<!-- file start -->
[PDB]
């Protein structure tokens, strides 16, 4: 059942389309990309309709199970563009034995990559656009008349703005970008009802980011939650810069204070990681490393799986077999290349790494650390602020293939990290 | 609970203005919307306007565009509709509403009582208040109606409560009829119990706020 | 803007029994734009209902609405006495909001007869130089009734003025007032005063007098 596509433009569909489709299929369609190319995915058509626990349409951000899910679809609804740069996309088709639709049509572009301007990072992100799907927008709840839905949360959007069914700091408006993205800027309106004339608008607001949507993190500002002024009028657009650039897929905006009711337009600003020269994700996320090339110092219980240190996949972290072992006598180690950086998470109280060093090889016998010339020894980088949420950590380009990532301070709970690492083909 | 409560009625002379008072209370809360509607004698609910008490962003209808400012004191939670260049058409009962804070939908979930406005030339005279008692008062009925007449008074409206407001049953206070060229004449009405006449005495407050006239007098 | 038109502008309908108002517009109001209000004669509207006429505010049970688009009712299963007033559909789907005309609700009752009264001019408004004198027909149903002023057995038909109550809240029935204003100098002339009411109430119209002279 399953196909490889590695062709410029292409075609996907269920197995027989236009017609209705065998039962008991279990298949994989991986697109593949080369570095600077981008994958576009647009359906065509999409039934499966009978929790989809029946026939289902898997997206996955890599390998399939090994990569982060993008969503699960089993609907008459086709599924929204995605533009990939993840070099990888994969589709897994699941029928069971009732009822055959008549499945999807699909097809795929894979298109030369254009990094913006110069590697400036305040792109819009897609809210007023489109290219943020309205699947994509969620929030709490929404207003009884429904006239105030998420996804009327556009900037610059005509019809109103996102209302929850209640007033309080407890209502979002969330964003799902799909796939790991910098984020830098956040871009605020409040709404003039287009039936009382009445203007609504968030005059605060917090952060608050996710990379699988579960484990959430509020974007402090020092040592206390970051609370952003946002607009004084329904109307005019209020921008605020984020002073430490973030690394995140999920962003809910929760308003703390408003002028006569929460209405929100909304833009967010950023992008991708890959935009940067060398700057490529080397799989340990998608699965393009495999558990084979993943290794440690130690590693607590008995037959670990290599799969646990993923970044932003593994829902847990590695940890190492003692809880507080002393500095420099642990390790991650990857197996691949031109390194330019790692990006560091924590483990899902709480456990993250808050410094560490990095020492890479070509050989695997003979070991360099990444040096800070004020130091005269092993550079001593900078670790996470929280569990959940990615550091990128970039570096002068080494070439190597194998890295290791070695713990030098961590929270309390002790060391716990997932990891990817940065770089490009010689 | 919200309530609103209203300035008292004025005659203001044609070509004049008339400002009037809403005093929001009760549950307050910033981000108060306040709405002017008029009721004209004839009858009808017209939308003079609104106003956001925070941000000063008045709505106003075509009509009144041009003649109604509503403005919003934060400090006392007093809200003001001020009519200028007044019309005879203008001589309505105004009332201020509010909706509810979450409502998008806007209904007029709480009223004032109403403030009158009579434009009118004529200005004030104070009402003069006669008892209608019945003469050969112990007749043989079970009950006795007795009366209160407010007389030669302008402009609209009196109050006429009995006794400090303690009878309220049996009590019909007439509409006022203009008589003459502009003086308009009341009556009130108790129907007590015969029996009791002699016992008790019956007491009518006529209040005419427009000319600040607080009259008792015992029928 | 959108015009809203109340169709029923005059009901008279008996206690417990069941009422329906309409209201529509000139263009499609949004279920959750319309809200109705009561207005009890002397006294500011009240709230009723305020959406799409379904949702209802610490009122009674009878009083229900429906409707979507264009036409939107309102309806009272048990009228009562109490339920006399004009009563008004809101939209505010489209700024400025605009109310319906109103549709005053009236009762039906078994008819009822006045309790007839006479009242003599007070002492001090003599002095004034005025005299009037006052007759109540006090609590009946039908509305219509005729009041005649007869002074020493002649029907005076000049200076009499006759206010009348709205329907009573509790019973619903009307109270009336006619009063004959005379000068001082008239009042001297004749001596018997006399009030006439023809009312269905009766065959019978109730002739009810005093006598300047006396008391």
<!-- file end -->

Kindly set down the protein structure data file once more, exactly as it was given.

[PDB]
């Protein structure tokens, strides 16, 4: 059942389309990309309709199970563009034995990559656009008349703005970008009802980011939650810069204070990681490393799986077999290349790494650390602020293939990290 | 609970203005919307306007565009509709509403009582208040109606409560009829119990706020 | 803007029994734009209902609405006495909001007869130089009734003025007032005063007098 596509433009569909489709299929369609190319995915058509626990349409951000899910679809609804740069996309088709639709049509572009301007990072992100799907927008709840839905949360959007069914700091408006993205800027309106004339608008607001949507993190500002002024009028657009650039897929905006009711337009600003020269994700996320090339110092219980240190996949972290072992006598180690950086998470109280060093090889016998010339020894980088949420950590380009990532301070709970690492083909 | 409560009625002379008072209370809360509607004698609910008490962003209808400012004191939670260049058409009962804070939908979930406005030339005279008692008062009925007449008074409206407001049953206070060229004449009405006449005495407050006239007098 | 038109502008309908108002517009109001209000004669509207006429505010049970688009009712299963007033559909789907005309609700009752009264001019408004004198027909149903002023057995038909109550809240029935204003100098002339009411109430119209002279 399953196909490889590695062709410029292409075609996907269920197995027989236009017609209705065998039962008991279990298949994989991986697109593949080369570095600077981008994958576009647009359906065509999409039934499966009978929790989809029946026939289902898997997206996955890599390998399939090994990569982060993008969503699960089993609907008459086709599924929204995605533009990939993840070099990888994969589709897994699941029928069971009732009822055959008549499945999807699909097809795929894979298109030369254009990094913006110069590697400036305040792109819009897609809210007023489109290219943020309205699947994509969620929030709490929404207003009884429904006239105030998420996804009327556009900037610059005509019809109103996102209302929850209640007033309080407890209502979002969330964003799902799909796939790991910098984020830098956040871009605020409040709404003039287009039936009382009445203007609504968030005059605060917090952060608050996710990379699988579960484990959430509020974007402090020092040592206390970051609370952003946002607009004084329904109307005019209020921008605020984020002073430490973030690394995140999920962003809910929760308003703390408003002028006569929460209405929100909304833009967010950023992008991708890959935009940067060398700057490529080397799989340990998608699965393009495999558990084979993943290794440690130690590693607590008995037959670990290599799969646990993923970044932003593994829902847990590695940890190492003692809880507080002393500095420099642990390790991650990857197996691949031109390194330019790692990006560091924590483990899902709480456990993250808050410094560490990095020492890479070509050989695997003979070991360099990444040096800070004020130091005269092993550079001593900078670790996470929280569990959940990615550091990128970039570096002068080494070439190597194998890295290791070695713990030098961590929270309390002790060391716990997932990891990817940065770089490009010689 | 919200309530609103209203300035008292004025005659203001044609070509004049008339400002009037809403005093929001009760549950307050910033981000108060306040709405002017008029009721004209004839009858009808017209939308003079609104106003956001925070941000000063008045709505106003075509009509009144041009003649109604509503403005919003934060400090006392007093809200003001001020009519200028007044019309005879203008001589309505105004009332201020509010909706509810979450409502998008806007209904007029709480009223004032109403403030009158009579434009009118004529200005004030104070009402003069006669008892209608019945003469050969112990007749043989079970009950006795007795009366209160407010007389030669302008402009609209009196109050006429009995006794400090303690009878309220049996009590019909007439509409006022203009008589003459502009003086308009009341009556009130108790129907007590015969029996009791002699016992008790019956007491009518006529209040005419427009000319600040607080009259008792015992029928 | 959108015009809203109340169709029923005059009901008279008996206690417990069941009422329906309409209201529509000139263009499609949004279920959750319309809200109705009561207005009890002397006294500011009240709230009723305020959406799409379904949702209802610490009122009674009878009083229900429906409707979507264009036409939107309102309806009272048990009228009562109490339920006399004009009563008004809101939209505010489209700024400025605009109310319906109103549709005053009236009762039906078994008819009822006045309790007839006479009242003599007070002492001090003599002095004034005025005299009037006052007759109540006090609590009946039908509305219509005729009041005649007869002074020493002649029907005076000049200076009499006759206010009348709205329907009573509790019973619903009307109270009336006619009063004959005379000068001082008239009042001297004749001596018997006399009030006439023809009312269905009766065959019978109730002739009810005093006598300047006396008391």